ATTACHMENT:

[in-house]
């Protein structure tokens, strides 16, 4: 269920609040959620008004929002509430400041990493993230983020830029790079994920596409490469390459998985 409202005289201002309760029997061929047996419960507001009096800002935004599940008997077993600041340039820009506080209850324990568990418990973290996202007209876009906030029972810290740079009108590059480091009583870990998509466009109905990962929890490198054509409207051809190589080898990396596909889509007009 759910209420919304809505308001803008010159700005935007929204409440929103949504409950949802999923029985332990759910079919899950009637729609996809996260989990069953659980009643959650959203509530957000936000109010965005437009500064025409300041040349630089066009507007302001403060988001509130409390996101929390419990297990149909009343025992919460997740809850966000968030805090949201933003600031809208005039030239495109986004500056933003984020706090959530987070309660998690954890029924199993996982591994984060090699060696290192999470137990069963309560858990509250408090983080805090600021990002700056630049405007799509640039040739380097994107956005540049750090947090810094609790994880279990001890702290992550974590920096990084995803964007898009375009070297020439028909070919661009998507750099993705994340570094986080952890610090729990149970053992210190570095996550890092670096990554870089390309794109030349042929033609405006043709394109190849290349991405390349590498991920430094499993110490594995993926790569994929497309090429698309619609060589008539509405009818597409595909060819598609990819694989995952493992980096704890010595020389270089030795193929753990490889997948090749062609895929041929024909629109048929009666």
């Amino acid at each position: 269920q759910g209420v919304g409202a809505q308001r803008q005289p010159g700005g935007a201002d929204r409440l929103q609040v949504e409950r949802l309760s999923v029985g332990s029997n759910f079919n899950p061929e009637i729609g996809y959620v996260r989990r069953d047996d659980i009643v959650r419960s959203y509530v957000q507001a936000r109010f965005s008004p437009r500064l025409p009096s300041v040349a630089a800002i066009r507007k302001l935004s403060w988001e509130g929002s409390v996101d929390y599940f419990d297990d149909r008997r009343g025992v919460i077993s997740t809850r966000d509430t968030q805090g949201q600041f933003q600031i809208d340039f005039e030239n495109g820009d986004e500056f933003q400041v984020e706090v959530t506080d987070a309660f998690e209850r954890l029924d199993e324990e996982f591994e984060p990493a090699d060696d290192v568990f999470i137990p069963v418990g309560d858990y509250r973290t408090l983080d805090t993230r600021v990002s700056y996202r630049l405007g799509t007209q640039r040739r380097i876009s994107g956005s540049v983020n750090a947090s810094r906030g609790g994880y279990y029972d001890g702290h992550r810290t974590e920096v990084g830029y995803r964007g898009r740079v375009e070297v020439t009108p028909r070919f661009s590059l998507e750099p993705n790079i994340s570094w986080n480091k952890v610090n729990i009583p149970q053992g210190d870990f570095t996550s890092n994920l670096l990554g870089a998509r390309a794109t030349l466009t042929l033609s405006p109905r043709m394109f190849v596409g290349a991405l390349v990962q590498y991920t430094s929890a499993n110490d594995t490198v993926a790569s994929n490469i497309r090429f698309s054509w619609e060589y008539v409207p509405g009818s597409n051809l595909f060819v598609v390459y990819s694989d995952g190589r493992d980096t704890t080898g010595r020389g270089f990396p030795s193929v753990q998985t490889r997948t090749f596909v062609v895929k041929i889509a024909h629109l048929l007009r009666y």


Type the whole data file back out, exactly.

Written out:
[in-house]
């Protein structure tokens, strides 16, 4: 269920609040959620008004929002509430400041990493993230983020830029790079994920596409490469390459998985 409202005289201002309760029997061929047996419960507001009096800002935004599940008997077993600041340039820009506080209850324990568990418990973290996202007209876009906030029972810290740079009108590059480091009583870990998509466009109905990962929890490198054509409207051809190589080898990396596909889509007009 759910209420919304809505308001803008010159700005935007929204409440929103949504409950949802999923029985332990759910079919899950009637729609996809996260989990069953659980009643959650959203509530957000936000109010965005437009500064025409300041040349630089066009507007302001403060988001509130409390996101929390419990297990149909009343025992919460997740809850966000968030805090949201933003600031809208005039030239495109986004500056933003984020706090959530987070309660998690954890029924199993996982591994984060090699060696290192999470137990069963309560858990509250408090983080805090600021990002700056630049405007799509640039040739380097994107956005540049750090947090810094609790994880279990001890702290992550974590920096990084995803964007898009375009070297020439028909070919661009998507750099993705994340570094986080952890610090729990149970053992210190570095996550890092670096990554870089390309794109030349042929033609405006043709394109190849290349991405390349590498991920430094499993110490594995993926790569994929497309090429698309619609060589008539509405009818597409595909060819598609990819694989995952493992980096704890010595020389270089030795193929753990490889997948090749062609895929041929024909629109048929009666």
């Amino acid at each position: 269920q759910g209420v919304g409202a809505q308001r803008q005289p010159g700005g935007a201002d929204r409440l929103q609040v949504e409950r949802l309760s999923v029985g332990s029997n759910f079919n899950p061929e009637i729609g996809y959620v996260r989990r069953d047996d659980i009643v959650r419960s959203y509530v957000q507001a936000r109010f965005s008004p437009r500064l025409p009096s300041v040349a630089a800002i066009r507007k302001l935004s403060w988001e509130g929002s409390v996101d929390y599940f419990d297990d149909r008997r009343g025992v919460i077993s997740t809850r966000d509430t968030q805090g949201q600041f933003q600031i809208d340039f005039e030239n495109g820009d986004e500056f933003q400041v984020e706090v959530t506080d987070a309660f998690e209850r954890l029924d199993e324990e996982f591994e984060p990493a090699d060696d290192v568990f999470i137990p069963v418990g309560d858990y509250r973290t408090l983080d805090t993230r600021v990002s700056y996202r630049l405007g799509t007209q640039r040739r380097i876009s994107g956005s540049v983020n750090a947090s810094r906030g609790g994880y279990y029972d001890g702290h992550r810290t974590e920096v990084g830029y995803r964007g898009r740079v375009e070297v020439t009108p028909r070919f661009s590059l998507e750099p993705n790079i994340s570094w986080n480091k952890v610090n729990i009583p149970q053992g210190d870990f570095t996550s890092n994920l670096l990554g870089a998509r390309a794109t030349l466009t042929l033609s405006p109905r043709m394109f190849v596409g290349a991405l390349v990962q590498y991920t430094s929890a499993n110490d594995t490198v993926a790569s994929n490469i497309r090429f698309s054509w619609e060589y008539v409207p509405g009818s597409n051809l595909f060819v598609v390459y990819s694989d995952g190589r493992d980096t704890t080898g010595r020389g270089f990396p030795s193929v753990q998985t490889r997948t090749f596909v062609v895929k041929i889509a024909h629109l048929l007009r009666y």